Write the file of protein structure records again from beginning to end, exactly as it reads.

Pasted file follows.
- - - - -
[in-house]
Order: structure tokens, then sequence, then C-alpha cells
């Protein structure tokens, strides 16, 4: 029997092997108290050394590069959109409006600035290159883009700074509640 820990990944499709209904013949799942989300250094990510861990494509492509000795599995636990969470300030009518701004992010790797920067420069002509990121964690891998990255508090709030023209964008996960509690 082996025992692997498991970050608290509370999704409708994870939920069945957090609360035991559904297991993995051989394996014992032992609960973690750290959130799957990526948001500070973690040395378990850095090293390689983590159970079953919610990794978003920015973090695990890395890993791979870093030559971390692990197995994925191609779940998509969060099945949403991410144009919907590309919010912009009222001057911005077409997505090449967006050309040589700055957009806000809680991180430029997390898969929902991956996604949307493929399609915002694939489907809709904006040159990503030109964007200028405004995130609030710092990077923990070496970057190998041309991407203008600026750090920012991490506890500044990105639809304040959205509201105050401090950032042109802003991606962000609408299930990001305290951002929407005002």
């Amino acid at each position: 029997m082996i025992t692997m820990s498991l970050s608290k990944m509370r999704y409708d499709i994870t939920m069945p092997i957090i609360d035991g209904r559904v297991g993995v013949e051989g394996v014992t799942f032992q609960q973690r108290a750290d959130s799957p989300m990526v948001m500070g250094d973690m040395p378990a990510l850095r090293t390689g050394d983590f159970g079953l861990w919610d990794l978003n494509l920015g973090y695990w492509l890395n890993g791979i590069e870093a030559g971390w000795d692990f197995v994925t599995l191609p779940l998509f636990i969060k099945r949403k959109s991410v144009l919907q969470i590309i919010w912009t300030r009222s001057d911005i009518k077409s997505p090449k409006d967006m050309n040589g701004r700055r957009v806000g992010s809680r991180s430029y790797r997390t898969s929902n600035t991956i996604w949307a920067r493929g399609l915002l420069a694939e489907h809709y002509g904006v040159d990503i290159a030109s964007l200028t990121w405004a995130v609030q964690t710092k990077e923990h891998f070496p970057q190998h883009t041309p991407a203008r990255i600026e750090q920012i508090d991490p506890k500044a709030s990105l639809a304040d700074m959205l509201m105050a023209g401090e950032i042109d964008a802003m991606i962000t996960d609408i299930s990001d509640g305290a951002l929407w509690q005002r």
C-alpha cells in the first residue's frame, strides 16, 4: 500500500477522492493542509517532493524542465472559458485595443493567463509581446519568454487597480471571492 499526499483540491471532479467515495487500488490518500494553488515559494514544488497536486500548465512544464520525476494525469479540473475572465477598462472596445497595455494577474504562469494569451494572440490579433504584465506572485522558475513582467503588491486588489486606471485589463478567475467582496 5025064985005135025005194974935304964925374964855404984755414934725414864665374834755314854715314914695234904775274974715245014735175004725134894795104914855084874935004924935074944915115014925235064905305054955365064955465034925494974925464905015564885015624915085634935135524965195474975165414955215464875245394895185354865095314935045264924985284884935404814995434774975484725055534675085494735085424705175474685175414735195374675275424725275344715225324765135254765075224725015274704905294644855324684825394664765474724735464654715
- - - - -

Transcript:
[in-house]
Order: structure tokens, then sequence, then C-alpha cells
């Protein structure tokens, strides 16, 4: 029997092997108290050394590069959109409006600035290159883009700074509640 820990990944499709209904013949799942989300250094990510861990494509492509000795599995636990969470300030009518701004992010790797920067420069002509990121964690891998990255508090709030023209964008996960509690 082996025992692997498991970050608290509370999704409708994870939920069945957090609360035991559904297991993995051989394996014992032992609960973690750290959130799957990526948001500070973690040395378990850095090293390689983590159970079953919610990794978003920015973090695990890395890993791979870093030559971390692990197995994925191609779940998509969060099945949403991410144009919907590309919010912009009222001057911005077409997505090449967006050309040589700055957009806000809680991180430029997390898969929902991956996604949307493929399609915002694939489907809709904006040159990503030109964007200028405004995130609030710092990077923990070496970057190998041309991407203008600026750090920012991490506890500044990105639809304040959205509201105050401090950032042109802003991606962000609408299930990001305290951002929407005002």
């Amino acid at each position: 029997m082996i025992t692997m820990s498991l970050s608290k990944m509370r999704y409708d499709i994870t939920m069945p092997i957090i609360d035991g209904r559904v297991g993995v013949e051989g394996v014992t799942f032992q609960q973690r108290a750290d959130s799957p989300m990526v948001m500070g250094d973690m040395p378990a990510l850095r090293t390689g050394d983590f159970g079953l861990w919610d990794l978003n494509l920015g973090y695990w492509l890395n890993g791979i590069e870093a030559g971390w000795d692990f197995v994925t599995l191609p779940l998509f636990i969060k099945r949403k959109s991410v144009l919907q969470i590309i919010w912009t300030r009222s001057d911005i009518k077409s997505p090449k409006d967006m050309n040589g701004r700055r957009v806000g992010s809680r991180s430029y790797r997390t898969s929902n600035t991956i996604w949307a920067r493929g399609l915002l420069a694939e489907h809709y002509g904006v040159d990503i290159a030109s964007l200028t990121w405004a995130v609030q964690t710092k990077e923990h891998f070496p970057q190998h883009t041309p991407a203008r990255i600026e750090q920012i508090d991490p506890k500044a709030s990105l639809a304040d700074m959205l509201m105050a023209g401090e950032i042109d964008a802003m991606i962000t996960d609408i299930s990001d509640g305290a951002l929407w509690q005002r």
C-alpha cells in the first residue's frame, strides 16, 4: 500500500477522492493542509517532493524542465472559458485595443493567463509581446519568454487597480471571492 499526499483540491471532479467515495487500488490518500494553488515559494514544488497536486500548465512544464520525476494525469479540473475572465477598462472596445497595455494577474504562469494569451494572440490579433504584465506572485522558475513582467503588491486588489486606471485589463478567475467582496 5025064985005135025005194974935304964925374964855404984755414934725414864665374834755314854715314914695234904775274974715245014735175004725134894795104914855084874935004924935074944915115014925235064905305054955365064955465034925494974925464905015564885015624915085634935135524965195474975165414955215464875245394895185354865095314935045264924985284884935404814995434774975484725055534675085494735085424705175474685175414735195374675275424725275344715225324765135254765075224725015274704905294644855324684825394664765474724735464654715